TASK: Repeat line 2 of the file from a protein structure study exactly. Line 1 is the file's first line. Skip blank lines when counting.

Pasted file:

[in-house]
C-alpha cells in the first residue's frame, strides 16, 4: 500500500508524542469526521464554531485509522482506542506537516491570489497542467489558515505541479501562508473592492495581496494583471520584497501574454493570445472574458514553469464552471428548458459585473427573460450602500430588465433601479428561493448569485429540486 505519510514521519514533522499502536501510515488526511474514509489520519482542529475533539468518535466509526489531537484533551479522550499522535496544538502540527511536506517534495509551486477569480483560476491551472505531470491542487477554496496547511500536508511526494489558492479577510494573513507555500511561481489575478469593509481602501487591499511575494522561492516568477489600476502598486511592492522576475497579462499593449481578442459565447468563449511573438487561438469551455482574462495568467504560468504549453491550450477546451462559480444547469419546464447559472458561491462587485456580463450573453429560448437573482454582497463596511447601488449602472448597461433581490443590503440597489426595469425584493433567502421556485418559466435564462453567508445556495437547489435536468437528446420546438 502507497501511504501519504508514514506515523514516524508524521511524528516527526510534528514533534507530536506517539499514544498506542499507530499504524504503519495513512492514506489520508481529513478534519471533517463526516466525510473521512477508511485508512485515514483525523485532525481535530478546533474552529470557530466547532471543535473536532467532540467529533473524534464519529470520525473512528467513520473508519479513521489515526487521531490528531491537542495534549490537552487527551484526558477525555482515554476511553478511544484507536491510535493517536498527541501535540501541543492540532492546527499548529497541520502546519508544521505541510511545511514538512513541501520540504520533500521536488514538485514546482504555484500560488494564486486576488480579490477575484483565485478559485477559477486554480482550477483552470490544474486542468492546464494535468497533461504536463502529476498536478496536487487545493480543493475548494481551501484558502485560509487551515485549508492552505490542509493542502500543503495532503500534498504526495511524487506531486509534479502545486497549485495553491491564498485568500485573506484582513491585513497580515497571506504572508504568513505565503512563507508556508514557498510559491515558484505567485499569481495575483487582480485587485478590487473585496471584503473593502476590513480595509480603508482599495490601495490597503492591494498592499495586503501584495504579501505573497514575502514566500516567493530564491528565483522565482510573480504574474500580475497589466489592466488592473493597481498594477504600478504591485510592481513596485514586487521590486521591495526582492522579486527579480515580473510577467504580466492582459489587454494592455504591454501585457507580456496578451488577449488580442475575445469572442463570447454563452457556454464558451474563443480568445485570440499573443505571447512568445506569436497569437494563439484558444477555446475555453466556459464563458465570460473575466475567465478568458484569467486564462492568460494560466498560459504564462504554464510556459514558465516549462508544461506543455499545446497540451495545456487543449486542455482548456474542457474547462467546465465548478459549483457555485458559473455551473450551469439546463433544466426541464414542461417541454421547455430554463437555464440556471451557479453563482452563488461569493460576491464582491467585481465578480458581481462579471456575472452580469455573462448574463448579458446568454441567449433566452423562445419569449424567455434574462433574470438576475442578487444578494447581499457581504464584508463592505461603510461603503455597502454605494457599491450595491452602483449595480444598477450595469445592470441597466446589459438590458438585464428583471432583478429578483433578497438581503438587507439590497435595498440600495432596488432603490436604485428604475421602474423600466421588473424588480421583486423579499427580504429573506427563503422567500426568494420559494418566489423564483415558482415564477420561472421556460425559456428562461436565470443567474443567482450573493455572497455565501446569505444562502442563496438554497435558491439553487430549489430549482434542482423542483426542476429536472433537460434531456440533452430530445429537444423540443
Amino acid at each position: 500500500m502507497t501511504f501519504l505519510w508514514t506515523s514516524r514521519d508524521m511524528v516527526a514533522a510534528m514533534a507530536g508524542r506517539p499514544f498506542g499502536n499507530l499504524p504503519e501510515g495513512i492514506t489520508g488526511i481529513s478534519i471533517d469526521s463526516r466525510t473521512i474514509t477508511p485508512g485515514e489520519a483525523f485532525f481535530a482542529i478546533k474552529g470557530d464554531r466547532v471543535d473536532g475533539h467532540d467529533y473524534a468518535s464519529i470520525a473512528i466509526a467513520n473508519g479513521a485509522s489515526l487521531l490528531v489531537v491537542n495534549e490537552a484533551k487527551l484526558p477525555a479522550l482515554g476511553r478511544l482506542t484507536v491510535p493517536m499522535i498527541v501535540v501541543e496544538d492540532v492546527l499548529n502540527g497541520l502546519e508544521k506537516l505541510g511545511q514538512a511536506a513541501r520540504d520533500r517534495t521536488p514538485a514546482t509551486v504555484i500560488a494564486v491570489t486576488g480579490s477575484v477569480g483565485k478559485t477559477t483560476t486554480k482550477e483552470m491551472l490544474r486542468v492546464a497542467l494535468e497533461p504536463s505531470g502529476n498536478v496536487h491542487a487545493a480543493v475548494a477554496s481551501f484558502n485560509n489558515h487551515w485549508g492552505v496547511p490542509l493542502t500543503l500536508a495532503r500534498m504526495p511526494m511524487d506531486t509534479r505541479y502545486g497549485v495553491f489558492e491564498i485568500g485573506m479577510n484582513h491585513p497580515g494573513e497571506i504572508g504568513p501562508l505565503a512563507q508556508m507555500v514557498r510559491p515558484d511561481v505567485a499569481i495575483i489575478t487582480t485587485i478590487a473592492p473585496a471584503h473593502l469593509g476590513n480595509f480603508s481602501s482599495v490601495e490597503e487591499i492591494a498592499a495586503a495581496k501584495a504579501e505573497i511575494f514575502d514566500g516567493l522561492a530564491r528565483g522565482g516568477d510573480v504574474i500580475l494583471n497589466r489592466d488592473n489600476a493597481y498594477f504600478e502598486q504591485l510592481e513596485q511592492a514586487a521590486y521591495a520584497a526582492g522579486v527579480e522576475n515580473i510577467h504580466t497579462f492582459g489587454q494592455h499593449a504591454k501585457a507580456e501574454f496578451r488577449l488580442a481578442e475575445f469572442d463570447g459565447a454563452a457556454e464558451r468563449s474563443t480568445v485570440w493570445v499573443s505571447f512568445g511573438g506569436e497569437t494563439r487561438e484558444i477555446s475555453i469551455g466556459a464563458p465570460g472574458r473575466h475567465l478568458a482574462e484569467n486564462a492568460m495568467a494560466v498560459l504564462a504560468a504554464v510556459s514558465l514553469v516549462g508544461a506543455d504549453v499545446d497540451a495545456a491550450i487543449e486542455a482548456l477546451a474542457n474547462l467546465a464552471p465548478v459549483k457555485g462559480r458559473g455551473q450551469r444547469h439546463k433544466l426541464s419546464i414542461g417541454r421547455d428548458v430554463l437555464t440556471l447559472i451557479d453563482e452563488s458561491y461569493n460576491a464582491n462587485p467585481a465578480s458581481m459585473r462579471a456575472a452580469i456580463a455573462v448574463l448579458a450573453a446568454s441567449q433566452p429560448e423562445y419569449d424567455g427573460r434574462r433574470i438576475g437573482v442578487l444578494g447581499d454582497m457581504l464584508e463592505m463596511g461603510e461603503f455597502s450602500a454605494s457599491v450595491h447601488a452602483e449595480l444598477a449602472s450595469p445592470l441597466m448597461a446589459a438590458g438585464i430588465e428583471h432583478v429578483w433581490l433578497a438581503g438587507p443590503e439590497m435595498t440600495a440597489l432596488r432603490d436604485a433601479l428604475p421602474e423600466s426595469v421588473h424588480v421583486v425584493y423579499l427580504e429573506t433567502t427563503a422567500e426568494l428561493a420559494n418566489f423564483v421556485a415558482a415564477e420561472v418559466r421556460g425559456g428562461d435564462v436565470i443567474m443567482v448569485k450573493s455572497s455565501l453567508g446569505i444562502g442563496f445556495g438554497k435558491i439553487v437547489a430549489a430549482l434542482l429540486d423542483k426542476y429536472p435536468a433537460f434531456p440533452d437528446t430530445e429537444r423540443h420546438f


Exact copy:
C-alpha cells in the first residue's frame, strides 16, 4: 500500500508524542469526521464554531485509522482506542506537516491570489497542467489558515505541479501562508473592492495581496494583471520584497501574454493570445472574458514553469464552471428548458459585473427573460450602500430588465433601479428561493448569485429540486 505519510514521519514533522499502536501510515488526511474514509489520519482542529475533539468518535466509526489531537484533551479522550499522535496544538502540527511536506517534495509551486477569480483560476491551472505531470491542487477554496496547511500536508511526494489558492479577510494573513507555500511561481489575478469593509481602501487591499511575494522561492516568477489600476502598486511592492522576475497579462499593449481578442459565447468563449511573438487561438469551455482574462495568467504560468504549453491550450477546451462559480444547469419546464447559472458561491462587485456580463450573453429560448437573482454582497463596511447601488449602472448597461433581490443590503440597489426595469425584493433567502421556485418559466435564462453567508445556495437547489435536468437528446420546438 502507497501511504501519504508514514506515523514516524508524521511524528516527526510534528514533534507530536506517539499514544498506542499507530499504524504503519495513512492514506489520508481529513478534519471533517463526516466525510473521512477508511485508512485515514483525523485532525481535530478546533474552529470557530466547532471543535473536532467532540467529533473524534464519529470520525473512528467513520473508519479513521489515526487521531490528531491537542495534549490537552487527551484526558477525555482515554476511553478511544484507536491510535493517536498527541501535540501541543492540532492546527499548529497541520502546519508544521505541510511545511514538512513541501520540504520533500521536488514538485514546482504555484500560488494564486486576488480579490477575484483565485478559485477559477486554480482550477483552470490544474486542468492546464494535468497533461504536463502529476498536478496536487487545493480543493475548494481551501484558502485560509487551515485549508492552505490542509493542502500543503495532503500534498504526495511524487506531486509534479502545486497549485495553491491564498485568500485573506484582513491585513497580515497571506504572508504568513505565503512563507508556508514557498510559491515558484505567485499569481495575483487582480485587485478590487473585496471584503473593502476590513480595509480603508482599495490601495490597503492591494498592499495586503501584495504579501505573497514575502514566500516567493530564491528565483522565482510573480504574474500580475497589466489592466488592473493597481498594477504600478504591485510592481513596485514586487521590486521591495526582492522579486527579480515580473510577467504580466492582459489587454494592455504591454501585457507580456496578451488577449488580442475575445469572442463570447454563452457556454464558451474563443480568445485570440499573443505571447512568445506569436497569437494563439484558444477555446475555453466556459464563458465570460473575466475567465478568458484569467486564462492568460494560466498560459504564462504554464510556459514558465516549462508544461506543455499545446497540451495545456487543449486542455482548456474542457474547462467546465465548478459549483457555485458559473455551473450551469439546463433544466426541464414542461417541454421547455430554463437555464440556471451557479453563482452563488461569493460576491464582491467585481465578480458581481462579471456575472452580469455573462448574463448579458446568454441567449433566452423562445419569449424567455434574462433574470438576475442578487444578494447581499457581504464584508463592505461603510461603503455597502454605494457599491450595491452602483449595480444598477450595469445592470441597466446589459438590458438585464428583471432583478429578483433578497438581503438587507439590497435595498440600495432596488432603490436604485428604475421602474423600466421588473424588480421583486423579499427580504429573506427563503422567500426568494420559494418566489423564483415558482415564477420561472421556460425559456428562461436565470443567474443567482450573493455572497455565501446569505444562502442563496438554497435558491439553487430549489430549482434542482423542483426542476429536472433537460434531456440533452430530445429537444423540443